Coffee clicks: It’s May

I have been totally overwhelmed by your responses to last week’s housekeeping post. I initially began blogging as a creative outlet, was drawn deeper into the rhythm and discipline of daily writing as a lonely new mom adjusting to life outside the 9-5, and was totally blown away by the real life community that developed on the internet. So I’ll be honest, my interests were largely selfish from the outset!

Over the years, nothing has brought me more joy and more astonishment then getting messages from people – mostly women – from all over the world sharing their stories of coming into the Church, coming back to the Church, coming into a fuller understanding of some particular teaching of the Church in some small part because of something they read here.

It’s a fearful thing to participate in someone else’s story of conversion, and it is one of the great honors of my life to be on the receiving end of these messages and emails, but I give 110% credit to the Holy Spirit. It’s all His story, I’m just jotting down a few thoughts here and there in translation. So thank you, but also you give me too much credit, as anyone who has known, loved, and endured me in real life can attest to.

I won’t be hanging up the blogging hat entirely, even as things refocus a bit, so how about a few clicks for the weekend:

1. This story is so important, and so difficult to read. I said on Twitter and I’ll say it here:

This is important. Believe women. Believe believers who have something hard to tell you about the Church, about a priest, about a bishop, about a Cardinal. This woman exercised tremendous courage and humility to go public with her story.

2. Back on Instagram because Proverbs 26:11 is my life motto and the title of my forthcoming memoir (kidding about the forthcoming. Not about the title) and trying desperately to implement some balance and best practices gleaned from reading “Digital Minimalism” and “How to Break up with Your Phone” during Lent. I’m nothing if not predictable. I have noticed that if I don’t use the app (which I delete after each use) but login via my phone’s web browser, the web version of the site is so much less addictive/pleasant/user friendly. Only real issue? No access to messages, so don’t @ me. Seriously.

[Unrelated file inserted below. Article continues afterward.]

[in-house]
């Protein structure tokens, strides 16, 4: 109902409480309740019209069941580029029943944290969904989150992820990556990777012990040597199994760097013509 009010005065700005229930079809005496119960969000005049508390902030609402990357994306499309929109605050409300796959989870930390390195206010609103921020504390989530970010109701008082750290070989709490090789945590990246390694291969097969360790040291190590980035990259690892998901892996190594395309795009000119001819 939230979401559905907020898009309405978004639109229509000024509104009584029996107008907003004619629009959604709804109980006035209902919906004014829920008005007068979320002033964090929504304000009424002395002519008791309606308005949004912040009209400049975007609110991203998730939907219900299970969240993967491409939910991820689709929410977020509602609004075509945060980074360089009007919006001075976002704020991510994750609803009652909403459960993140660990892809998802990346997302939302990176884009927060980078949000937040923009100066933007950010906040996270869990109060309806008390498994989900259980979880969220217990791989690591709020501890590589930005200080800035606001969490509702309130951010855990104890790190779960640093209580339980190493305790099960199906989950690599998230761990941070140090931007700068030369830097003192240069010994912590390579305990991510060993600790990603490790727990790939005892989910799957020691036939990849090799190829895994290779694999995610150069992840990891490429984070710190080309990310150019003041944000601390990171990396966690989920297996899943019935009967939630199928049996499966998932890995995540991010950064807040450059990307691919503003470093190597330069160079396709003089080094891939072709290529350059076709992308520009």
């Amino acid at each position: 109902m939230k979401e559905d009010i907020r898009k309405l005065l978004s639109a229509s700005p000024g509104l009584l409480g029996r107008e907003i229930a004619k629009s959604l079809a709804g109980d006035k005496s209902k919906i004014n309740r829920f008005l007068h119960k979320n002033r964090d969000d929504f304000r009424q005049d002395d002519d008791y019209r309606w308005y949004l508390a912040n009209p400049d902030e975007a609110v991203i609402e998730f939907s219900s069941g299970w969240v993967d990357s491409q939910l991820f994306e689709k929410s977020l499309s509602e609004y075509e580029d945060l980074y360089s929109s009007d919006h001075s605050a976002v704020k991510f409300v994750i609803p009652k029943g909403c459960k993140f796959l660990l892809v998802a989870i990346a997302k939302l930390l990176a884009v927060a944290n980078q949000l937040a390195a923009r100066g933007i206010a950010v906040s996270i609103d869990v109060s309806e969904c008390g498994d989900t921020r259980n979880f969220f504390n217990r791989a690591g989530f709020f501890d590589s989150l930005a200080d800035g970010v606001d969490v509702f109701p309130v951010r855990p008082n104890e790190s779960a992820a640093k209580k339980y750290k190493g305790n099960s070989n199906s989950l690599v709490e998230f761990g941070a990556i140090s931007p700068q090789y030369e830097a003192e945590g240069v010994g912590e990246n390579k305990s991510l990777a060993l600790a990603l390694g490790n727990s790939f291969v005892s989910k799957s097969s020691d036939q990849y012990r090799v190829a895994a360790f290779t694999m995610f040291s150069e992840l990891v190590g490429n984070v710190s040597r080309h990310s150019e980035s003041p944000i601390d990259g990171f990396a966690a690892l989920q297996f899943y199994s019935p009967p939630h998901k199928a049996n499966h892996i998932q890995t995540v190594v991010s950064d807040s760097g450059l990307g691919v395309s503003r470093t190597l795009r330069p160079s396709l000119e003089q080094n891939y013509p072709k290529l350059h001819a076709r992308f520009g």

3. But speaking of phones… worth a read. (Please note the length of the article and whether or not your attention span wavers ironically in reading, at which point I recommend indulging in some sincere self abasing humor and/or soul searching.)

3. Beyond disgusted by the incongruence and faux outrage from the internet this week over these remarks at the National Prayer breakfast. Because sure, the paraphrasing is the problem, nevermind that the Governor of Virginia (still in office nbd) literally defended infanticide, made global news coverage, and still somehow gets to keep his job and probably his reputation, too, since 2 months ago might as well be the time of the Vikings.

4. I can’t stop thinking about Sri Lanka and the families there whose lives were torn apart on Easter Sunday. This was a sobering read with that in mind. We Christians in the West have a profound responsibility to speak up, to tell the stories of our brothers and sisters in Christ who’ve been silenced by the pen or by the sword. We enjoy unprecedented freedom and still (yes, still!) unbelievable public goodwill. How are we spending it?

5. “I do not know God’s plan. All I can do is try to find meaning in what has happened. And to use this borrowed time to make my life matter more.”

Have a beautiful weekend. I’m going to tempt fate and say it might possibly, finally be spring here in Denver, but I always grimly warn my kids “we’re not safe from winter till the Mother’s Day blizzard;” so, in the spirit of realism I say soldier on, brave little tulips of mine. Warmer days are ahead. Maybe just not quite yet.

One Comment

  • jeanette

    Thanks for the link to the piece by Rabbi Goldstein. It certainly reflects gratitude for life. We only have today: yesterday is gone, tomorrow may not come. We aren’t here to accomplish x, y, and z as much as we are here to love God and neighbor each and every day. In his opinion piece he says, “We are a people divinely commanded to bring God’s light into the world.” As Catholics, we believe Jesus is the Light, and so we are also called to bring that light into the world. Love is not in conflict, it is what unites mankind, it transcends differences.

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